f) a way of consulting one’s own conscience – yes [Prayer encompasses both self-examination and admission or confession of needs and errors.]

g) I am undecided – no [I ought to pray more and more regularly and with greater articulation. I should move beyond general reliance on liturgy (which I dearly love and enjoy), routine and rote.]

VI I believe that the church is:

a) the best means we have of bringing religious influence into life – yes [Presumably “church” means the body of those on the path of faith – that is, the called of God – a term that has local, institutional, finite, historical, and eternal dimensions. Thus “church” is both particular and transcendent. Church is the vehicle to engage and join individuals into this community. It is also eternally inescapable.

b) an old-fashioned institution that should be superseded by some newer and more efficient form of teaching religious and moral truth – no [As an institution, the church is always changing and widely varies in particulars from place to place. My personal view is that churches have never plumbed to the core how religious and moral truth are best learned and what their role is in nurturing that learning.]

c) still useful as the guardian of our moral and spiritual welfare, but should not be placed first in a busy person’s life – no [A statement like this posits that the church is “them” when it is in faith terms “us.” Church is not so much the guardian as it is the home and family of our welfare.]

d) important to the word-wide effort to secure peace and democracy – yes [Presumably in the world context, peace means concord and harmony among all people and democracy means the participation of all people in the process of living together. Love, community, and justice are all basic components of God’s will for humanity. Our challenge is to follow and exercise that will.]

e) indispensable to the attainment of a worldwide community among people everywhere – yes [As in VI d.]

f) badly needs to be improved – no [What is the sense of “badly?” Improvement is always desirable. All worship communities and all individuals outside of their institutional settings can do far better in committing and working towards our common good.]

g) all right as it is – no [As in VI f.]

VII. I believe:

a) that all people are of equal value in the sight of God or of history regardless of color, race, creed, or class – yes [Except I would prefer “sight of God and of history.”]

b) that some people are inherently superior to others – yes [Assuming that “superior” refers to characteristics or attributes that vary among individuals accounting for our differences. The importance of community is that we differ and we need one another’s talents or gifts for the common good.]

c) that while all people are equal, conditions today make racial equality impossible to attain, and that we must wait – no [Rather, we must act by examining ourselves against the call to love the neighbor and work towards greater association and inclusion of all people.]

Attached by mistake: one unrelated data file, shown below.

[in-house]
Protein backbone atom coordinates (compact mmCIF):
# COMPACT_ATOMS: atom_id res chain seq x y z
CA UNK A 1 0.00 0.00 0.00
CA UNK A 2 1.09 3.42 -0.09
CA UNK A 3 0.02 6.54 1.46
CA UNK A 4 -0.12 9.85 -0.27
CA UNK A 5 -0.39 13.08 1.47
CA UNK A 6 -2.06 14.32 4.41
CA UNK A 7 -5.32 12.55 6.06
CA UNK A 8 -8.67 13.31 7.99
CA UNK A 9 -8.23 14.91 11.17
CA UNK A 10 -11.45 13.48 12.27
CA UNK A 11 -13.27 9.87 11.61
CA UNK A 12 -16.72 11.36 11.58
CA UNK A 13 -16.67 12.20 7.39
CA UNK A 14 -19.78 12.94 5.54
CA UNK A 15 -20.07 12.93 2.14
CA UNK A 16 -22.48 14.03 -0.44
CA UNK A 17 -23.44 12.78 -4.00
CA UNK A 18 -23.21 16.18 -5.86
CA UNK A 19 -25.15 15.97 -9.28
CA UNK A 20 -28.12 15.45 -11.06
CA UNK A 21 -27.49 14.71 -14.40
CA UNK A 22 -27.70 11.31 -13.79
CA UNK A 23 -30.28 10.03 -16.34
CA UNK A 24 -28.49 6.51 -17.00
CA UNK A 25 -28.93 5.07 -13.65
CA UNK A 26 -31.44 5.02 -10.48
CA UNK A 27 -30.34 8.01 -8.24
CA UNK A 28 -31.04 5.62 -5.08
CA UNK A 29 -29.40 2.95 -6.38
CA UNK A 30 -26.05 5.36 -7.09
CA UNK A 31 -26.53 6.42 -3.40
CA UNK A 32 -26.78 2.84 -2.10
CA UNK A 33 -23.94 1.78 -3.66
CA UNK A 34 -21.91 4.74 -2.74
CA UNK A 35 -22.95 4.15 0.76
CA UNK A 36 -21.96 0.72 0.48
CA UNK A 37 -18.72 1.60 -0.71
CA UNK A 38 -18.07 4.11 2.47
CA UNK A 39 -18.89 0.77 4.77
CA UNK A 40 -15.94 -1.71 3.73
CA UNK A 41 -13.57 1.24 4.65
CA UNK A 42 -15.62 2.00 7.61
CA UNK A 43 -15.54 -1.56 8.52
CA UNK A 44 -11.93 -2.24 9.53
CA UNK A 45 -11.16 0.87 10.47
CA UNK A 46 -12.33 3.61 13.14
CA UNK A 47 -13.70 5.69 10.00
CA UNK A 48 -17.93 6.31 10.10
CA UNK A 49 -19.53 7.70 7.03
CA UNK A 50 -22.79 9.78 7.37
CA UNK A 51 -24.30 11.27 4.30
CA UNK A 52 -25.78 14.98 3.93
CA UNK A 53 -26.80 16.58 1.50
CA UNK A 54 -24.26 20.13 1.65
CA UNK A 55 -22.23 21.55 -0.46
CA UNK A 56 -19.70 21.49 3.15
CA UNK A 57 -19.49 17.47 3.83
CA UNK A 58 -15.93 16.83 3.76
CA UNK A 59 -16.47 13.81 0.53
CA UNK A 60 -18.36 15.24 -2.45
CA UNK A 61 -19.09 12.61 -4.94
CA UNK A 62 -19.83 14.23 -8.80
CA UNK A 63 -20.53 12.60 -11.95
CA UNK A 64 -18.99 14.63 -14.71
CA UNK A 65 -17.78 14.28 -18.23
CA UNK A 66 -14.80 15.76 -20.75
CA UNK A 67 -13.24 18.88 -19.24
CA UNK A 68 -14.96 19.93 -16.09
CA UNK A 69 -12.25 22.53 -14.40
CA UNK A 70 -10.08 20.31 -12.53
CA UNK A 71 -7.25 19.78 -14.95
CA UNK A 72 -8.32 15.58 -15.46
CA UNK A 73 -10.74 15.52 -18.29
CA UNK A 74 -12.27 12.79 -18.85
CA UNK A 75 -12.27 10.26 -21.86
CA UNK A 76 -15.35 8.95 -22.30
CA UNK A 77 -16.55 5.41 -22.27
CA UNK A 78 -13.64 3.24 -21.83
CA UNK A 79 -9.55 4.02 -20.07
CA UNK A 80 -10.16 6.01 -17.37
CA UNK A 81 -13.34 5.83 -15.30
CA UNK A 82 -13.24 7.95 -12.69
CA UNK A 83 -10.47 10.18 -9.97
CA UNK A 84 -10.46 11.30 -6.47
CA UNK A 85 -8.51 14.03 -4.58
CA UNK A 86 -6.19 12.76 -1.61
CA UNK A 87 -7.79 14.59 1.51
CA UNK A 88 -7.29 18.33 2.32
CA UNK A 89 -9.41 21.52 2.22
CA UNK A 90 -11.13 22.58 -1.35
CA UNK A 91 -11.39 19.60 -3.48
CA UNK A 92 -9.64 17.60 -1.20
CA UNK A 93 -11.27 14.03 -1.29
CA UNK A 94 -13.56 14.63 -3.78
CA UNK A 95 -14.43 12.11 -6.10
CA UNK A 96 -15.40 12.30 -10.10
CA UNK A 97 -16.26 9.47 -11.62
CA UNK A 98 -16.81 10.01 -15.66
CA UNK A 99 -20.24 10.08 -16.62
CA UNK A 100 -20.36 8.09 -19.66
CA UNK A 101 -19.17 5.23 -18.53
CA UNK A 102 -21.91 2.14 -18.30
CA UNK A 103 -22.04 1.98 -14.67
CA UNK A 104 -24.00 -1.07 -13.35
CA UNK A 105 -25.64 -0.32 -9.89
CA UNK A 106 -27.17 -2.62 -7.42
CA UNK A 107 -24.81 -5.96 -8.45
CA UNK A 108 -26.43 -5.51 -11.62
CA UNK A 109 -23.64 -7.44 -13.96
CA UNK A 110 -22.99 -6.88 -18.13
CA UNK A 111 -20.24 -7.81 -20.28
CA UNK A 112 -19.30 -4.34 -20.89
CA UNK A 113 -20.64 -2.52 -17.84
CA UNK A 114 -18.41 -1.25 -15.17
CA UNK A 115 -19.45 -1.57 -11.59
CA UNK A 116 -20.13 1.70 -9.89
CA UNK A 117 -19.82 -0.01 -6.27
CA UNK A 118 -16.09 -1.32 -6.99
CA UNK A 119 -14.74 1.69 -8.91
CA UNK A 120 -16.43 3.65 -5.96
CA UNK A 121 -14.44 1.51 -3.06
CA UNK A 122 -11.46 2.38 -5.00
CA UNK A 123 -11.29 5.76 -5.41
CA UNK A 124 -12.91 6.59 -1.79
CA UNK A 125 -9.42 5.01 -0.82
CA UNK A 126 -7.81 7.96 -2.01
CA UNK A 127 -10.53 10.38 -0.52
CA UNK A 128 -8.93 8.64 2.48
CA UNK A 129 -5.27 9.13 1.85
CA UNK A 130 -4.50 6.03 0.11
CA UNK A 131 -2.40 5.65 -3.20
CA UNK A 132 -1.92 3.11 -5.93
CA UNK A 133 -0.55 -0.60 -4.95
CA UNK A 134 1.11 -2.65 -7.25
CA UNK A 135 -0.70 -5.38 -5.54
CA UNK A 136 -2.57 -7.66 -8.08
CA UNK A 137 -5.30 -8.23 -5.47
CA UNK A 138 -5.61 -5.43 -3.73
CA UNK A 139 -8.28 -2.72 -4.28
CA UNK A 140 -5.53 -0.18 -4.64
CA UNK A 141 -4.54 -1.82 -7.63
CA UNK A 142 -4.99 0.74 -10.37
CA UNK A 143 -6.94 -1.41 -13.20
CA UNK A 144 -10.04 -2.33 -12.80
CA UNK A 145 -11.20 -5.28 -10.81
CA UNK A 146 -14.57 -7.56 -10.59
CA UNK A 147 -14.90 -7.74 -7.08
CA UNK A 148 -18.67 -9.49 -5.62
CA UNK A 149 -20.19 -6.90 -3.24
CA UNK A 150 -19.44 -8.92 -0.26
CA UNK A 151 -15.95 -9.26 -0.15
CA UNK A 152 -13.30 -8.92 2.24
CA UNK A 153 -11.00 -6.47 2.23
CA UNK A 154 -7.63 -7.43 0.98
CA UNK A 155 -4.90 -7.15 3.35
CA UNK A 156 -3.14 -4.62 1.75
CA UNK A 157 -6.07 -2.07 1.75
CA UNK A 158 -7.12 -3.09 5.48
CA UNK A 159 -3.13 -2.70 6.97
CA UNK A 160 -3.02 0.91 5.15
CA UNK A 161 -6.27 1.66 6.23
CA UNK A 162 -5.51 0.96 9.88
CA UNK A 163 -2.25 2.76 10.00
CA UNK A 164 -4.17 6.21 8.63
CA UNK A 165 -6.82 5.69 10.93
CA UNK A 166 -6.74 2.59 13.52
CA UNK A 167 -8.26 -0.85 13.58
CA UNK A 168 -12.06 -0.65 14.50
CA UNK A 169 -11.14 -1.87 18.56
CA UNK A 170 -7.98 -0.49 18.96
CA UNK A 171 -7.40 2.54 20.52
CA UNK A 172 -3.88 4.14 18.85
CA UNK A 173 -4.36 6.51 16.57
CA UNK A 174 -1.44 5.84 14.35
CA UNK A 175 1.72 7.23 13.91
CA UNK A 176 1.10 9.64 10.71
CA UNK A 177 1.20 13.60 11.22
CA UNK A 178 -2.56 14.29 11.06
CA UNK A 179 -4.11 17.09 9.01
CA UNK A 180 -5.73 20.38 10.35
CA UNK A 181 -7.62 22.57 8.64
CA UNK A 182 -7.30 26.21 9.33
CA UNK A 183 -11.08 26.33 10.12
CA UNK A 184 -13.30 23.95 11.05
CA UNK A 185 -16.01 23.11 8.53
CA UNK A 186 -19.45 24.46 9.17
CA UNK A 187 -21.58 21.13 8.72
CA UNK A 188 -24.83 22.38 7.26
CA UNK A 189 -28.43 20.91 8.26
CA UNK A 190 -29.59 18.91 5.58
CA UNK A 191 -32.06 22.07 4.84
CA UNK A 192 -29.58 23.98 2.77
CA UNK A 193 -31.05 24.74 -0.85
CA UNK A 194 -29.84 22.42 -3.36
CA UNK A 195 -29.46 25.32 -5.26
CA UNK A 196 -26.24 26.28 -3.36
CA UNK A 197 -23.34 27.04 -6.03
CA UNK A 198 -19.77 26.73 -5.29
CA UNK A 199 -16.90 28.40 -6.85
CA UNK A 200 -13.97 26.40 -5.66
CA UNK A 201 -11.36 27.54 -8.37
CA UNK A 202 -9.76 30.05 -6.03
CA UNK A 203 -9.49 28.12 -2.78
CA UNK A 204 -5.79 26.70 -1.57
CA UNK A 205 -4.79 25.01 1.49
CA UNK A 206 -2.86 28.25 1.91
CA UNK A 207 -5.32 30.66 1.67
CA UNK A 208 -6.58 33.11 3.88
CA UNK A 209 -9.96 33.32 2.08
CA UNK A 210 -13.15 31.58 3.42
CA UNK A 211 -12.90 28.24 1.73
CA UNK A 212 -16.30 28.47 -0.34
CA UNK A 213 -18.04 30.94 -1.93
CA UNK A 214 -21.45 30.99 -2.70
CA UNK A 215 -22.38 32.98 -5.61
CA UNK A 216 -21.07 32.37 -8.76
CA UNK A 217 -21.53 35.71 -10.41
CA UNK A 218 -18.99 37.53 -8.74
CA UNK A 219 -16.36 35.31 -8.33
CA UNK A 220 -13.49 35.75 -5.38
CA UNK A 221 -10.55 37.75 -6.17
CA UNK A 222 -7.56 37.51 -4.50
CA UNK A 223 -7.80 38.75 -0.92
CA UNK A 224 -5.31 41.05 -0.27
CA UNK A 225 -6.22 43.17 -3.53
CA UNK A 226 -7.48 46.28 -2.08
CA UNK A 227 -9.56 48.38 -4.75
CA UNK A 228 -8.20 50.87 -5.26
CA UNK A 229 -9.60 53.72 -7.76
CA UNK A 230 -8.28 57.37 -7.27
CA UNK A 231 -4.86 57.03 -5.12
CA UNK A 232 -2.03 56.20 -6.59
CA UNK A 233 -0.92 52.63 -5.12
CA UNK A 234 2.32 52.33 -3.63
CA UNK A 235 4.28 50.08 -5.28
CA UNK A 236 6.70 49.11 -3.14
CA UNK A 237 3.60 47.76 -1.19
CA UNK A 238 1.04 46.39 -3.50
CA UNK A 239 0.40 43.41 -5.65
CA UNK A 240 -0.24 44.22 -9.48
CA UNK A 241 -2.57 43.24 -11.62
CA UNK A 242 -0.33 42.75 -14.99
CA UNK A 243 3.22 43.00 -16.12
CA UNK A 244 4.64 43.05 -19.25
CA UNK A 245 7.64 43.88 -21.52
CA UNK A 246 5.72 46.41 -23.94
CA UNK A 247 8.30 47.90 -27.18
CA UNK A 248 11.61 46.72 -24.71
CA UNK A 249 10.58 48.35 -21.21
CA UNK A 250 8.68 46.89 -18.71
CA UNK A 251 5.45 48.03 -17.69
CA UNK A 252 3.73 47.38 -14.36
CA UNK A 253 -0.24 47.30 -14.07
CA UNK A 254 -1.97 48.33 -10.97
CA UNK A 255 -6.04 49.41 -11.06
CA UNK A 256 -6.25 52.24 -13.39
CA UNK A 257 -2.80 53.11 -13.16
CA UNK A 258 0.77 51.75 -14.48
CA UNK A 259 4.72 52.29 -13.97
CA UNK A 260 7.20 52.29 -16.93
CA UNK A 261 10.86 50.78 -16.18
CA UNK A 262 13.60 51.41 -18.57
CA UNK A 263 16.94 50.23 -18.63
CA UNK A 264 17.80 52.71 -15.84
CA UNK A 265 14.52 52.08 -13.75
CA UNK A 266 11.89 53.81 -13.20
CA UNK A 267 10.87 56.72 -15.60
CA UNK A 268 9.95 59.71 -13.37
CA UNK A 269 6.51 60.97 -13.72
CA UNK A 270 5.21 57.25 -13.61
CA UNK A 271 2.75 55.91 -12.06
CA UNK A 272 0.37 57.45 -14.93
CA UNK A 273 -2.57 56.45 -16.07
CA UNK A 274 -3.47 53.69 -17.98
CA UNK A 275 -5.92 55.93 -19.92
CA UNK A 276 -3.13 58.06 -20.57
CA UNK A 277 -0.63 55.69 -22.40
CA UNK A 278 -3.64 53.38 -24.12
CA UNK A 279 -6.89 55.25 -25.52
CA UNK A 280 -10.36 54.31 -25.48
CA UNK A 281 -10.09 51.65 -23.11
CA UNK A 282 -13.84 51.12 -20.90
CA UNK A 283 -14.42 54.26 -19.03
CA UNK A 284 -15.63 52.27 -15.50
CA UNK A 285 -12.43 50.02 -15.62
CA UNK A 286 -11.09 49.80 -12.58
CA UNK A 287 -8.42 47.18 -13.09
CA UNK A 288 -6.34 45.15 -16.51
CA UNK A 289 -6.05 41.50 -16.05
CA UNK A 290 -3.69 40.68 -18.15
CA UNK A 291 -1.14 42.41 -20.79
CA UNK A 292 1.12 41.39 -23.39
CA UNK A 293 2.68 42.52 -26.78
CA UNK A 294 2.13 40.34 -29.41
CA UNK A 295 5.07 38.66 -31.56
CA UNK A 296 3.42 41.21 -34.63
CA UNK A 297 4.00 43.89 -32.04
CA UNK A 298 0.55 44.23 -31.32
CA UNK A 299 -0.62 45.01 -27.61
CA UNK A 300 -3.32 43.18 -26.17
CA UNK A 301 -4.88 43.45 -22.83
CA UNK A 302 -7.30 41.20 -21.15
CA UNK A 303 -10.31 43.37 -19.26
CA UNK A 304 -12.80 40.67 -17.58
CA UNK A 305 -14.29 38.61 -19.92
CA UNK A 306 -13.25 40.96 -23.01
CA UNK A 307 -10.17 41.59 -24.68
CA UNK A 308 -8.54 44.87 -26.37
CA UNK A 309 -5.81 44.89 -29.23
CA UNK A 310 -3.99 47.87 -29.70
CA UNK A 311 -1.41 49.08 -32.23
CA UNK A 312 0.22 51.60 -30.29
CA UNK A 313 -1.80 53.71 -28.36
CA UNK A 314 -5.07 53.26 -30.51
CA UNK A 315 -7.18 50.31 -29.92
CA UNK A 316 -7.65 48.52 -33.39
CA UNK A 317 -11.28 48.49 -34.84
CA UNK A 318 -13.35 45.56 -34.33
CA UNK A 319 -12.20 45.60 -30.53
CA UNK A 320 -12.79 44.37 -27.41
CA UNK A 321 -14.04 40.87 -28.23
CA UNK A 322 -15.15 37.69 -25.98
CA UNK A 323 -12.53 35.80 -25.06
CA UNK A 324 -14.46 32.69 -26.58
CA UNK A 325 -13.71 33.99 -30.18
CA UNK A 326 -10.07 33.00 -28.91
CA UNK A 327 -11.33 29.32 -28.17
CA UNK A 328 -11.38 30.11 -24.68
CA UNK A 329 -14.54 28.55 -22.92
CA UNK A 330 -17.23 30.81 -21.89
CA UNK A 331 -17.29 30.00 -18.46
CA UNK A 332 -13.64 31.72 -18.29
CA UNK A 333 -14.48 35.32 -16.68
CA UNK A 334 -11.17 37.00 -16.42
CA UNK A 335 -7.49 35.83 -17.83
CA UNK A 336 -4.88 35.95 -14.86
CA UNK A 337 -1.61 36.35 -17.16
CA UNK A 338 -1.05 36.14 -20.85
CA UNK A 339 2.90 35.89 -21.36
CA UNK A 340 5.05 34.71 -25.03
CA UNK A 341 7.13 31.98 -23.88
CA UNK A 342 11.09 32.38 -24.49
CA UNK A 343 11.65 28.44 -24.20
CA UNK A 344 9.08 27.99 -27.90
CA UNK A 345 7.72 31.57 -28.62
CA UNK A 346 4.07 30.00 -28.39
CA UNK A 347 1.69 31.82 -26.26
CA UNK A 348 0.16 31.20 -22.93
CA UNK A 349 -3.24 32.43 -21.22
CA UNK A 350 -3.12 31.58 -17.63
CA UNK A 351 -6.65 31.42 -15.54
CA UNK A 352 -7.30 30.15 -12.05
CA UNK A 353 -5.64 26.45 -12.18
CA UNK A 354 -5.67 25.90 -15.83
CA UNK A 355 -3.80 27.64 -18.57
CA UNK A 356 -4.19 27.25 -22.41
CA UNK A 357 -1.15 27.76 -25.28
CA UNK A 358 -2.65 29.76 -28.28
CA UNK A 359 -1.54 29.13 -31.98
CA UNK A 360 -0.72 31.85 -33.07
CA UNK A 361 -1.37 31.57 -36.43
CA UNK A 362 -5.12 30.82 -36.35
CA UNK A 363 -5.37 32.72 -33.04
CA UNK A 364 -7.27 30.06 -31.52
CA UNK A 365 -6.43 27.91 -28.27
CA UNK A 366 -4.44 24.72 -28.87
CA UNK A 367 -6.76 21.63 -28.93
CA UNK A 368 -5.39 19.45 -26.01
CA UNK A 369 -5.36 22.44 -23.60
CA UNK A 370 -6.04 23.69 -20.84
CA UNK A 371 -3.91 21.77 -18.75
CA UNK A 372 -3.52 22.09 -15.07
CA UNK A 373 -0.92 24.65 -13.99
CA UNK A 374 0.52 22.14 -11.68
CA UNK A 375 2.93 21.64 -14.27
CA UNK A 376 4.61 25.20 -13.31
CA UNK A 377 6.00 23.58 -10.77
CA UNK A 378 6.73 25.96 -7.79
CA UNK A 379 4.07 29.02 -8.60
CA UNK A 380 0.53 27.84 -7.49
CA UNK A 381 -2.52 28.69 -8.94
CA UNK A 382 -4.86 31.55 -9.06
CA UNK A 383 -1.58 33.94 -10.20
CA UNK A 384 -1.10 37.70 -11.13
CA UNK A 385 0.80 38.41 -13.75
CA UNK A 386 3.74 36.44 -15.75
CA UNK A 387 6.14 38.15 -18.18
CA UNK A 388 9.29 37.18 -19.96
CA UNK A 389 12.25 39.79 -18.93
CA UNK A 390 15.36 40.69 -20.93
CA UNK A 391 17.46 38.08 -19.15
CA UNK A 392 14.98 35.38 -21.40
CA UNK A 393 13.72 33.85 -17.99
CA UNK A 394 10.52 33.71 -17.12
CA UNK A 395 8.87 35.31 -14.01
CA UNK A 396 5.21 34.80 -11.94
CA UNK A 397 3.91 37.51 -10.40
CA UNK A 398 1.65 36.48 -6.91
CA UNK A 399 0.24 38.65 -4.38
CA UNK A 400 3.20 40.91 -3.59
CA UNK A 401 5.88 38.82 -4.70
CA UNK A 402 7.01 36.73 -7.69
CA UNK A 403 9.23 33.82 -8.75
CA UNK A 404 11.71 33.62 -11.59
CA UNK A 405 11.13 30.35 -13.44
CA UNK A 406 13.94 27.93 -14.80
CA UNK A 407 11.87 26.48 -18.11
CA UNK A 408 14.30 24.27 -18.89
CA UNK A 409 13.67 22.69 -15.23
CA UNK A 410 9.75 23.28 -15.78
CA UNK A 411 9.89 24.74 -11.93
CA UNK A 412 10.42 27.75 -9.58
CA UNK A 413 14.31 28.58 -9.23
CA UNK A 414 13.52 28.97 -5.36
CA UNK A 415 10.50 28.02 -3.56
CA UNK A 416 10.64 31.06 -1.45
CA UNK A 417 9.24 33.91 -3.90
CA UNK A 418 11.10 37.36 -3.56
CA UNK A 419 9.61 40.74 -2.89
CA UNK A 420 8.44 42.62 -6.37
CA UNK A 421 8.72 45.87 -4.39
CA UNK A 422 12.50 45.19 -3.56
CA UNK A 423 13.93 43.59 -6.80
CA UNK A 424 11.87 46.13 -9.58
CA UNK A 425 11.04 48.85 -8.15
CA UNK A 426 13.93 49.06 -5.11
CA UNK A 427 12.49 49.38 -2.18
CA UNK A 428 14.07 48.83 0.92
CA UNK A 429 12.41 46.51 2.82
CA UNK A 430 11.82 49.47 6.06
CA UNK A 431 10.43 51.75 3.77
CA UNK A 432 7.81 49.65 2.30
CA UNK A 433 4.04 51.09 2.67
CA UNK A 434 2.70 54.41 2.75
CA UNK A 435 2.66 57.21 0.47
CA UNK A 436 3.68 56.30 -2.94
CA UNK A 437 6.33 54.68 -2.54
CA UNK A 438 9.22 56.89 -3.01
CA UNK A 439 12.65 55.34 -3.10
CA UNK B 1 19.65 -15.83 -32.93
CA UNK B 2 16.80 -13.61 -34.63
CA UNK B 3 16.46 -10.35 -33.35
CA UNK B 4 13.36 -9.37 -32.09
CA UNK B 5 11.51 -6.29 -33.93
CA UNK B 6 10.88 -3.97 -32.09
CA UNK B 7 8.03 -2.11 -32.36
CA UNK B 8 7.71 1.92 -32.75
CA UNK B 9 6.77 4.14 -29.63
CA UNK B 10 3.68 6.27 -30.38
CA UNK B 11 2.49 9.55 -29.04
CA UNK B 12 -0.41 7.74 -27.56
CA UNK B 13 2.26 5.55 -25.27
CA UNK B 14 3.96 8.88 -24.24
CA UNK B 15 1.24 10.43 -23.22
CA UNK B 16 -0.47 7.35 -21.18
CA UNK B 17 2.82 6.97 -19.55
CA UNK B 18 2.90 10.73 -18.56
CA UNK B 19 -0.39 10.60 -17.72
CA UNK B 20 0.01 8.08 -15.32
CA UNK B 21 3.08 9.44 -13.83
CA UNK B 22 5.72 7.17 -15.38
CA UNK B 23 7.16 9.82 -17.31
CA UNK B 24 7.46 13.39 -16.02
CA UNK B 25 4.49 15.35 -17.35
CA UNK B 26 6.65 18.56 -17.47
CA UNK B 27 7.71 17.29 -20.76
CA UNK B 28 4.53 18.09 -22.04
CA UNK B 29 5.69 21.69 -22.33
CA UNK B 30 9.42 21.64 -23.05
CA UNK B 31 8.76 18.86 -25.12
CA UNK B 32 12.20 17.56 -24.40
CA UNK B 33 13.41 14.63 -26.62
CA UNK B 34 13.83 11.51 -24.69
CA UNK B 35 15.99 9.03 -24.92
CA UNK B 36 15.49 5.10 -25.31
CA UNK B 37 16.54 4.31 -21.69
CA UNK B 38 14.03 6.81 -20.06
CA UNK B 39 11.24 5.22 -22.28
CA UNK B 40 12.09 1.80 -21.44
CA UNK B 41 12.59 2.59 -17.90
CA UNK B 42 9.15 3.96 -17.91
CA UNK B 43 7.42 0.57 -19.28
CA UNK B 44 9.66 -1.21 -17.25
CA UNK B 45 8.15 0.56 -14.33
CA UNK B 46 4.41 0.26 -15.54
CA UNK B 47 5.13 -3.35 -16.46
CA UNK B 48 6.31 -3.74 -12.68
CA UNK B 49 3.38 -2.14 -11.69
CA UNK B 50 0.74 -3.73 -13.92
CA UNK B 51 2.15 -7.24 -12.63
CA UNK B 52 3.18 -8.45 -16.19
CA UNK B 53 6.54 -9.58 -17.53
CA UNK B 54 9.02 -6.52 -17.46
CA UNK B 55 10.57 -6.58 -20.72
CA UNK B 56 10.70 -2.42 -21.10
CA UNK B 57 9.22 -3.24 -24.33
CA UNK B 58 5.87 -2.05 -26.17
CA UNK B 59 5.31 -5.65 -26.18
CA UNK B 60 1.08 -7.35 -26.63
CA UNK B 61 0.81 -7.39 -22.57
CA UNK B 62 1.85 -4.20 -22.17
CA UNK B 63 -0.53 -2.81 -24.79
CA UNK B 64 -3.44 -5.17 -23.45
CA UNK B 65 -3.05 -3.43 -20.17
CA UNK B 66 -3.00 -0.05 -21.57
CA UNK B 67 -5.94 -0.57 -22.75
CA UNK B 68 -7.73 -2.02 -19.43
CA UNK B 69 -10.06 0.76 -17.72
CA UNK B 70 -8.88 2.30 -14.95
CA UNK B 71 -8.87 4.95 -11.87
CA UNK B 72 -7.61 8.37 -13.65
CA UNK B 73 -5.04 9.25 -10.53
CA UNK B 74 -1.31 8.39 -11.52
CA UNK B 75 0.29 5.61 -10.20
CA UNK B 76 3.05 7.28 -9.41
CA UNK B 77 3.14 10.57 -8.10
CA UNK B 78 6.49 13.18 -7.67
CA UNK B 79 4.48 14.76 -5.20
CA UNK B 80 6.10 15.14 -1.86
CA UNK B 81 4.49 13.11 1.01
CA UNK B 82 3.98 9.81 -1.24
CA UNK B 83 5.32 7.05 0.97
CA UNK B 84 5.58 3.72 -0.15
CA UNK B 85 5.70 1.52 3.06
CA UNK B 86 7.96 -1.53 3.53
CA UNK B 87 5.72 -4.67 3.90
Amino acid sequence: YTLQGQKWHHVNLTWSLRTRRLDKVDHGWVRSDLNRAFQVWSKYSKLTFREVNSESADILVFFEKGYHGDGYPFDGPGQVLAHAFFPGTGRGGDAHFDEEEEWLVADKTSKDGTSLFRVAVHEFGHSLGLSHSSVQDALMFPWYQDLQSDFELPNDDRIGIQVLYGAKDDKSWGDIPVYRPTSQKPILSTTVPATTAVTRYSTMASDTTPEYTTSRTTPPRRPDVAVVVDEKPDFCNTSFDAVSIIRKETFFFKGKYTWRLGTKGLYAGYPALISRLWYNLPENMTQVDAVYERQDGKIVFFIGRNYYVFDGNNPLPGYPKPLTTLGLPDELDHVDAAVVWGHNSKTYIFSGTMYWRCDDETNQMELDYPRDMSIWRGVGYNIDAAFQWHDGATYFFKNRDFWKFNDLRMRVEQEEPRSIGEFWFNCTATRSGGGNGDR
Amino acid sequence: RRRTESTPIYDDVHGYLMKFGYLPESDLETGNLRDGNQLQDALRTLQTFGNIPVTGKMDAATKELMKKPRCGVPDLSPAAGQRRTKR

d) that the attainment of inter-racial good will is the first objective of the church today, especially the liberal church – no [Race relations are one aspect of our lives together while the first objective of the “church,” however situated, is to proclaim the gospel. That is the good news of God’s love, forgiveness and command.]

e) the church should say nothing about politics in any form – no [Given that politics is the understanding and actions necessary to foster our lives together, the church has the charge to speak out for love, peace and justice – all necessary components of politics.]

f) that while the church should avoid party politics, it should express itself courageously on great social and moral questions that are being discussed by the agencies of government – yes [From the foundation as in VI e.]

g) the church should never engage in controversial discussions, regardless of their moral significance – no [As in VI e, f., never is a long time and contrary to the church’s existence.]

h) the church should not hesitate to take a stand on controversial questions in which the physical, moral and spiritual welfare of all people is at stake – yes [Exactly; unfortunately not all church bodies agree or even all members of the same body.]

All the above illustrates how I have worked through faith issues over my lifetime. Most of my adulthood, I have remained consistent but still questioning. I continue to recognize that I can increase my understanding as well as the actionable aspects of my faith.

This is where I am now.

© Copyright 2015 by Roger D. Sween.